Mean and Standard Deviation
Interactive histogram with mean and standard deviation
Recall also that in our general notation, we have a data set with n points arranged in a frequency distribution with k classes. The class mark of the i'th class is denoted xi; the frequency of the i'th class is denoted fi and the relative frequency of th i'th class is denoted pi = fi / n.
The mean of a data set is simply the arithmetic average of the values in the set, obtained by summing the values and dividing by the number of values. Recall that when we summarize a data set in a frequency distribution, we are approximating the data set by "rounding" each value in a given class to the class mark. With this in mind, it is natural to define the mean of a frequency distribution by
The mean is a measure of the center of the distribution. As you can see from the algebraic formula, the mean is a weighted average of the class marks, with the relative frequencies as the weight factors. We can compare the distribution to a mass distribution, by thinking of the class marks as point masses on a wire (the x-axis) and the relative frequencies as the masses of these points. In this analogy, the mean is literally the center of mass--the balance point of the wire.
Recall also that we can think of the relative frequency distribution as the probability distribution of a random variable X that gives the mark of the class containing a randomly chosen value from the data set. With this interpretation, the mean of the frequency distribution is the same as the mean (or expected value) of X.
The variance of a data set is the arithmetic average of the squared differences between the values and the mean. Again, when we summarize a data set in a frequency distribution, we are approximating the data set by "rounding" each value in a given class to the class mark. Thus, the variance of a frequency distribution is given by
The standard deviation is the square root of the variance:
The variance and the standard deviation are both measures of the spread of the distribution about the mean. The variance is the nicer of the two measures of spread from a mathematical point of view, but as you can see from the algebraic formula, the physical unit of the variance is the square of the physical unit of the data. For example, if our variable represents the weight of a person in pounds, the variance measures spread about the mean in squared pounds. On the other hand, standard deviation measures spread in the same physical unit as the original data, but because of the square root, is not as nice mathematically. Both measures of spread are useful.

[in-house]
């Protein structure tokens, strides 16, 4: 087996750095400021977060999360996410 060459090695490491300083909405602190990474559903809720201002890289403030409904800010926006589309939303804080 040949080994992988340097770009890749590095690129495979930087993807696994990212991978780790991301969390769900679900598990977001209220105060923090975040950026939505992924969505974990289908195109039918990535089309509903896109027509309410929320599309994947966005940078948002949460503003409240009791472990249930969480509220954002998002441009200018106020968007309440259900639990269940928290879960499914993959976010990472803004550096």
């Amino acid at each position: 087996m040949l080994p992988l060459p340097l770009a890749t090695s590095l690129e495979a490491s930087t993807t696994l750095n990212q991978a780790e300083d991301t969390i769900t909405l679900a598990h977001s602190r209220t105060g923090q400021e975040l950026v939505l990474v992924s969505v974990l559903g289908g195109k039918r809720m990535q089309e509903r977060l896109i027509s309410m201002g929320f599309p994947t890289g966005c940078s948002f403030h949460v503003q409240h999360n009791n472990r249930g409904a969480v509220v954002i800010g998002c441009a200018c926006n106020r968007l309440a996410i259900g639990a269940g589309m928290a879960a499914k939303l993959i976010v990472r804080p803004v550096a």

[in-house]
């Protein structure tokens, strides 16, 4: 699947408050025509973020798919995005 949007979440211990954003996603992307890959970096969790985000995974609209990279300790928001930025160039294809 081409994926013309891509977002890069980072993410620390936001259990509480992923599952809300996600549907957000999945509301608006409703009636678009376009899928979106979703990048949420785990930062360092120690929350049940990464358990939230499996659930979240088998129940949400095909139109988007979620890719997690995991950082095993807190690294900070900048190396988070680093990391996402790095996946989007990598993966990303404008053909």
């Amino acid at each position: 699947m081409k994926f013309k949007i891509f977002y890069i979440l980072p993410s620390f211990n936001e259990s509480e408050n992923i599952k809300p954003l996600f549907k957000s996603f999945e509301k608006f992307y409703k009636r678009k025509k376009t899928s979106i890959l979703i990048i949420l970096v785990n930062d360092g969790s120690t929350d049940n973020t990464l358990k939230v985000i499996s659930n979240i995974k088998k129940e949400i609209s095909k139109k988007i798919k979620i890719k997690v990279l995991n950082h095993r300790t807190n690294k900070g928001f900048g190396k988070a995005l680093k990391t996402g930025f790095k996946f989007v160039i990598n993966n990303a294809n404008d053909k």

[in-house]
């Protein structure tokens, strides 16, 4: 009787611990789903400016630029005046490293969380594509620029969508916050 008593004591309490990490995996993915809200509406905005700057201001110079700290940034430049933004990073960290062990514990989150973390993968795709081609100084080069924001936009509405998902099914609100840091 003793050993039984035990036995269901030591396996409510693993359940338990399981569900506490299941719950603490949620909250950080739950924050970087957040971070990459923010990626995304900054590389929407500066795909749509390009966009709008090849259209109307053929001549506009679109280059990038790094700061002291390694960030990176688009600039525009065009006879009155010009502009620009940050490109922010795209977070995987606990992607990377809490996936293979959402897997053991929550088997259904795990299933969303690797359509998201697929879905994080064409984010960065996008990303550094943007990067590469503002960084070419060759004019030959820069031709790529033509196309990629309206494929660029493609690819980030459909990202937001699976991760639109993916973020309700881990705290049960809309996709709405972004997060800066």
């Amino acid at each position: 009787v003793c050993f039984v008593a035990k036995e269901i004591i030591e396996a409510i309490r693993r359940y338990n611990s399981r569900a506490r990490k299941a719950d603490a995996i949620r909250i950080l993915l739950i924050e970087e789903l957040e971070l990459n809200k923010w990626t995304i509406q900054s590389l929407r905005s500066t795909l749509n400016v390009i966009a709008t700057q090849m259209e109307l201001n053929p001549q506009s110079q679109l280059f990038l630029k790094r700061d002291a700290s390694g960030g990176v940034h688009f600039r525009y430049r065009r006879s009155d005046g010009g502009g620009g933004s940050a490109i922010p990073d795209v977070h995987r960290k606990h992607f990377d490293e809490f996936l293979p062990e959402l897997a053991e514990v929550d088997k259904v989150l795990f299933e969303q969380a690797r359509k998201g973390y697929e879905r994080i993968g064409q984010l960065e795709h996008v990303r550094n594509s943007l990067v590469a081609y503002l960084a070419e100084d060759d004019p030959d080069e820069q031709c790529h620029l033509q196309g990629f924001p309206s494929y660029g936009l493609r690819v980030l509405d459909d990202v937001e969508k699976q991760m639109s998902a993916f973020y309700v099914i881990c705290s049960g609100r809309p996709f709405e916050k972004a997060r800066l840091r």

Again we can think of the relative frequency distribution as the probability distribution of a random variable X that gives the mark of the class containing a randomly chosen value from the data set. With this interpretation, the variance and standard deviation of the frequency distribution are the same as the variance and standard deviation of X.
As before, you can construct a frequency distribution and histogram for a continuous variable x by clicking on the horizontal axis from 0.1 to 5.0. You can select class width 0.1 with 50 classes, or width 0.2 with 25 classes, or width 0.5 with 10 classes, or width 1.0 with 5 classes, or width 5.0 with 1 class. The mean, variance, and standard deviation are recorded numerically in the second table. The mean and standard deviation are shown graphically as the horizontal red bar below the x-axis. This bar is centered at the mean and extends one standard deviation on either side.
1. In the applet, set the class width to 0.1 and construct a frequency distribution with at least 6 nonempty classes and at least 10 values. Compute the min, max, mean, variance, and standard deviation by hand, and verify that you get the same results as the applet.
2. In the applet, set the class width to 0.1 and construct a distribution with at least 30 values of each of the types indicated below. Then increase the class width to each of the other four values. As you perform these operations, note the position and size of the mean ± standard deviation bar.
3. Based on your experiments, answer the following questions:
4. By experimentation, construct a distribution with the smallest possible standard deviation.
5. Based on your result in Exercise 4, characterize the distributions with the smallest possible standard deviation.
6. In the applet, construct a distribution that has the largest possible standard deviation.
7. Based on your answer to problem 6, characterize the distributions (on a fixed interval [a, b]) that have the largest possible standard deviation.
8. In each case below, start with a distribution that satisfies
Add one additional point as described and note the effect on the mean ± standard deviation bar:
In Exercise 8, you should have noticed that the mean and standard deviation changed in each case. In general, these measures are sensitive to changes in the data.